There were always three guards on duty, one of whom patrolled the parking garage while another made regular rounds on the various floors. The parking garage was secured by a gate manned 24/7 by an on-duty attendant. The rotating doorman was all retired cops. There was a metal detector built into the dedicated non-resident entryway to the building. All elevators and units had dual key fob and fingerprint access requirements. Every floor of the complex, including the on-site laundry facilities, gym, and pool, had multiple security cameras. Every unit had alert buttons and direct intercom access to the security desk. And that was just the stuff the building provided. It didn’t account for her service weapon or for the additional security measures the Marshals had helped her set up inside the unit. They included shatterproof, bulletproof glass for the windows and sliding patio door, a double-thick front door that required a law-enforcement-level battering ram to knock off its hinges, and interior motion-activated and heat-sensing cameras that could be turned on or off using her phone.

Finally, there was one last precaution, Jessie’s favorite. She actually lived on the thirteenth floor, even though, like in many buildings, it supposedly didn’t exist. There was no button for it on the elevator. The service elevator could get to the floor but required a security guard to accompany anyone using it. To access the floor under normal circumstances, one had to get off on level twelve or fourteen and open a nondescript door off the main hallway marked “service panel entry.” That door did actually lead to a small room with the service panel. But in the back of the room was an additional door marked “storage,” which required a special key fob. That door led to a stairwell that accessed the thirteenth floor, which was comprised of eight apartments, just like the other floors. But each of these units was occupied by someone who clearly placed a premium on privacy, security, or both. In the week that Jessie had been here, she’d encountered one well-known television actress, a high-profile whistleblower attorney, and a controversial radio talk show host in the halls.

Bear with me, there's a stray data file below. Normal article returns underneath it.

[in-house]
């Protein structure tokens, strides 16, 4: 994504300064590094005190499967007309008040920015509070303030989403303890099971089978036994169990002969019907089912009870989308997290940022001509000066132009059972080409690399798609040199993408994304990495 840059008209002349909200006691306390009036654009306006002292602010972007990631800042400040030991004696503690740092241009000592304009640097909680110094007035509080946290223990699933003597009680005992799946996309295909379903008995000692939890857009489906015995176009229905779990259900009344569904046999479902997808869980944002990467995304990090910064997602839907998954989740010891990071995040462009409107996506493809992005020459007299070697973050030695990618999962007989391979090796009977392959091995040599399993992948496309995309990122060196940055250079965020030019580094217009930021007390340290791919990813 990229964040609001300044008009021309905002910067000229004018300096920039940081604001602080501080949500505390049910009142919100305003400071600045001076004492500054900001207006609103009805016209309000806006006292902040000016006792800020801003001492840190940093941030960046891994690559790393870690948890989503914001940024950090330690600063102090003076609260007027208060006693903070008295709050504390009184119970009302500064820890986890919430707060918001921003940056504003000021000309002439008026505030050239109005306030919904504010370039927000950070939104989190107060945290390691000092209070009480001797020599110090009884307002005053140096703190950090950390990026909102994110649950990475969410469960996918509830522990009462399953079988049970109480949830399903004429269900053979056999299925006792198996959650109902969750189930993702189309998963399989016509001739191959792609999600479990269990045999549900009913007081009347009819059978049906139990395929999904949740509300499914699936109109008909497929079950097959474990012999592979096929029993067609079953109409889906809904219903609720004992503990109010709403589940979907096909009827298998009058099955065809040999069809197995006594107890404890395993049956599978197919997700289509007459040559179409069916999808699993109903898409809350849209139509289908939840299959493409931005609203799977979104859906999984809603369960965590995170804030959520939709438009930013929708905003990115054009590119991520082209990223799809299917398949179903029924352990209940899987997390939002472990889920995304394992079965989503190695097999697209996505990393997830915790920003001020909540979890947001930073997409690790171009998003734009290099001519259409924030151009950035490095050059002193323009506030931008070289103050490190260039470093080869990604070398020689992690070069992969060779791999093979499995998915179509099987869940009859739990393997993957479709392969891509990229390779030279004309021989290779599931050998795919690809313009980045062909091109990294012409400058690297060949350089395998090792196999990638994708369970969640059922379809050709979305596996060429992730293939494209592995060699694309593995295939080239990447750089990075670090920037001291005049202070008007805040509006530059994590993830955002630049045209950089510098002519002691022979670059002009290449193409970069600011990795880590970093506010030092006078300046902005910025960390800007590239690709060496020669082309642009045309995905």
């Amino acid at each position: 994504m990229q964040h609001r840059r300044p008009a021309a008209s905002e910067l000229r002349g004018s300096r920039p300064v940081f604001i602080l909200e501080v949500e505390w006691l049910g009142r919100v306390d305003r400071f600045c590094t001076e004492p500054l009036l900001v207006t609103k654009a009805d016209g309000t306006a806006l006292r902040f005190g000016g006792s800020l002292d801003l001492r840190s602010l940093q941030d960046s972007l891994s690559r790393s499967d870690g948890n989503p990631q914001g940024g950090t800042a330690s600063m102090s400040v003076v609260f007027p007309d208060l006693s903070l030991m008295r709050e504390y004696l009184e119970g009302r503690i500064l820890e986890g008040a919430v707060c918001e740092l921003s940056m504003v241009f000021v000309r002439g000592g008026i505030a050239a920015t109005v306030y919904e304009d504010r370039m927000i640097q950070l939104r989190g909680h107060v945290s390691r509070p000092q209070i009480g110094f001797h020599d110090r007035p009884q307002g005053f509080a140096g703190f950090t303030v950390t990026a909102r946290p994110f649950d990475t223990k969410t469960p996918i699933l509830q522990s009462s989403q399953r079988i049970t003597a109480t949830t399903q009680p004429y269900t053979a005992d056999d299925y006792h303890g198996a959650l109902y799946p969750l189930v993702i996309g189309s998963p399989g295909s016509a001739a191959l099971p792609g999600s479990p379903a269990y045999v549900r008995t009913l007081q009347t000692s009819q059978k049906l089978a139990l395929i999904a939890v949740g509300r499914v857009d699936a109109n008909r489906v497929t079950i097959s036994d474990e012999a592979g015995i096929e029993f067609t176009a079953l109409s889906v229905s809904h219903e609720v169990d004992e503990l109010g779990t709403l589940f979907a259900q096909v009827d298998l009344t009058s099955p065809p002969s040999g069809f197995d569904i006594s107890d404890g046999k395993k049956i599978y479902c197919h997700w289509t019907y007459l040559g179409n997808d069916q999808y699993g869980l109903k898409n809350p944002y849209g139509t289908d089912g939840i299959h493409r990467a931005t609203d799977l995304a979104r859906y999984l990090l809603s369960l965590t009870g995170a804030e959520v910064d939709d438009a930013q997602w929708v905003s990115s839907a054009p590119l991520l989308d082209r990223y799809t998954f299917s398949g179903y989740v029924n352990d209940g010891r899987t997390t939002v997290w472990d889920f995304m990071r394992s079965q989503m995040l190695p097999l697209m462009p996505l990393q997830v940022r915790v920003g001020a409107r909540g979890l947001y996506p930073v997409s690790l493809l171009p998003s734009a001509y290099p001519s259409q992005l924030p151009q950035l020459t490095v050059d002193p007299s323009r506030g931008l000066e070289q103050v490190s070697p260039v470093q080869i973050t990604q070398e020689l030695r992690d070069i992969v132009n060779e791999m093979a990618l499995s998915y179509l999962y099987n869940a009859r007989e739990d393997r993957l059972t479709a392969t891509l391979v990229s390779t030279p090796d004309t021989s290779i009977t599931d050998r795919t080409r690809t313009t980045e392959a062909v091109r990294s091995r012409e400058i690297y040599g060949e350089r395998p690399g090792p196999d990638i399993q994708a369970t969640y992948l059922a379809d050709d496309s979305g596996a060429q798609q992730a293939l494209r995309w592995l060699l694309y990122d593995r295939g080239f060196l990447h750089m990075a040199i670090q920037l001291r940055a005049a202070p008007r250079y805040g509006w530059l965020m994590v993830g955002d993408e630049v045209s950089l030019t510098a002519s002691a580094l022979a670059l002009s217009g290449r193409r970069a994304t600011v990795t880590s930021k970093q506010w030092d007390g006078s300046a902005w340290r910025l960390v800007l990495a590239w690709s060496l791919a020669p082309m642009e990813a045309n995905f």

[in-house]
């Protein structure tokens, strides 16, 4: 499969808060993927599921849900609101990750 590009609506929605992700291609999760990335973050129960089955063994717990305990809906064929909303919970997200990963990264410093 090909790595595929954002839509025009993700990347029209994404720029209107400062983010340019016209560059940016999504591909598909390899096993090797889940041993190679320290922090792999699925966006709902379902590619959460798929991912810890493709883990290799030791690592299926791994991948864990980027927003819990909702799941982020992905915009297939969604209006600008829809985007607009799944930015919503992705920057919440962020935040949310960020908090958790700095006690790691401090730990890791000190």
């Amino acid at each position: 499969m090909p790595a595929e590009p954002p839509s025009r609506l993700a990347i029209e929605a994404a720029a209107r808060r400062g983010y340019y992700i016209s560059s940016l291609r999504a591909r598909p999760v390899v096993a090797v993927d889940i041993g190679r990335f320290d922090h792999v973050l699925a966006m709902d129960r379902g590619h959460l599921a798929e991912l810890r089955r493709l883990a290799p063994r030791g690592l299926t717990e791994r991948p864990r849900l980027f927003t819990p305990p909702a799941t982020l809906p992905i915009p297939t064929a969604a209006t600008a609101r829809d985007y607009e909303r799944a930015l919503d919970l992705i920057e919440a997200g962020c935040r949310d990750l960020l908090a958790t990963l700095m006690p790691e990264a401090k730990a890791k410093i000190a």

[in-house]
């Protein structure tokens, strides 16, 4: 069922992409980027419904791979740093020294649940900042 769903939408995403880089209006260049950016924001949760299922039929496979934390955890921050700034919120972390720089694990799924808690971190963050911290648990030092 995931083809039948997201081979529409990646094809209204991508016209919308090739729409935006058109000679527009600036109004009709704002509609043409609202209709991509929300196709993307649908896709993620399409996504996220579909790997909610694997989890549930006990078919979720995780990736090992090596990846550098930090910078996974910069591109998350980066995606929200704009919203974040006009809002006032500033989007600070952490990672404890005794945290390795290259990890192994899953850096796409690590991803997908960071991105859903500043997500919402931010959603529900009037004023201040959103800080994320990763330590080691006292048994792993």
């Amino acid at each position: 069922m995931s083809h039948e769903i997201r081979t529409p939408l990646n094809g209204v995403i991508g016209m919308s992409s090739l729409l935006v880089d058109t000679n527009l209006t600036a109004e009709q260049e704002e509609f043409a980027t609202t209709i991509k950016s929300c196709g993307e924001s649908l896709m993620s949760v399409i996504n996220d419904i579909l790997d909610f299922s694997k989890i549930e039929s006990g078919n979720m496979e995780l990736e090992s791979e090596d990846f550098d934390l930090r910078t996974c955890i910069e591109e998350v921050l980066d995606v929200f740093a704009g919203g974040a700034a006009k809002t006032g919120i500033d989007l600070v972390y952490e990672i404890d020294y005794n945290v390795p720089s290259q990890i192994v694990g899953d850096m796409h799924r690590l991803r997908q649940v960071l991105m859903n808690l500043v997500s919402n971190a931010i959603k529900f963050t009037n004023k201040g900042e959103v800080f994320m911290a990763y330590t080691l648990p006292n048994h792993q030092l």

Jessie, who had done well in her divorce, wasn’t concerned about the cost. And because of some law enforcement discounts the LAPD and Marshal Service had secured on her behalf, it wasn’t as expensive as she’d expected. Regardless, it was worth it to have the peace of mind. Of course, she’d thought her last place had been secure too. Her coffee machine beeped and she went over to pour a cup. As she prepped it, adding cream and sugar, she wondered if any special measures had been taken to protect Hannah Dorsey. Hannah was the real seventeen-year-old girl who’d been tied up and gagged by Xander Thurman, forced to watch as he murdered her parents and almost killed Jessie. Jessie’s thoughts turned to Hannah often, in part because she wondered how the girl was doing in her foster home after suffering such trauma. Jessie had gone through something similar when she was a girl, though she’d been much younger, only six. Xander had tied her up in an isolated cabin and forced her to watch as he tortured and killed her mom, his own wife.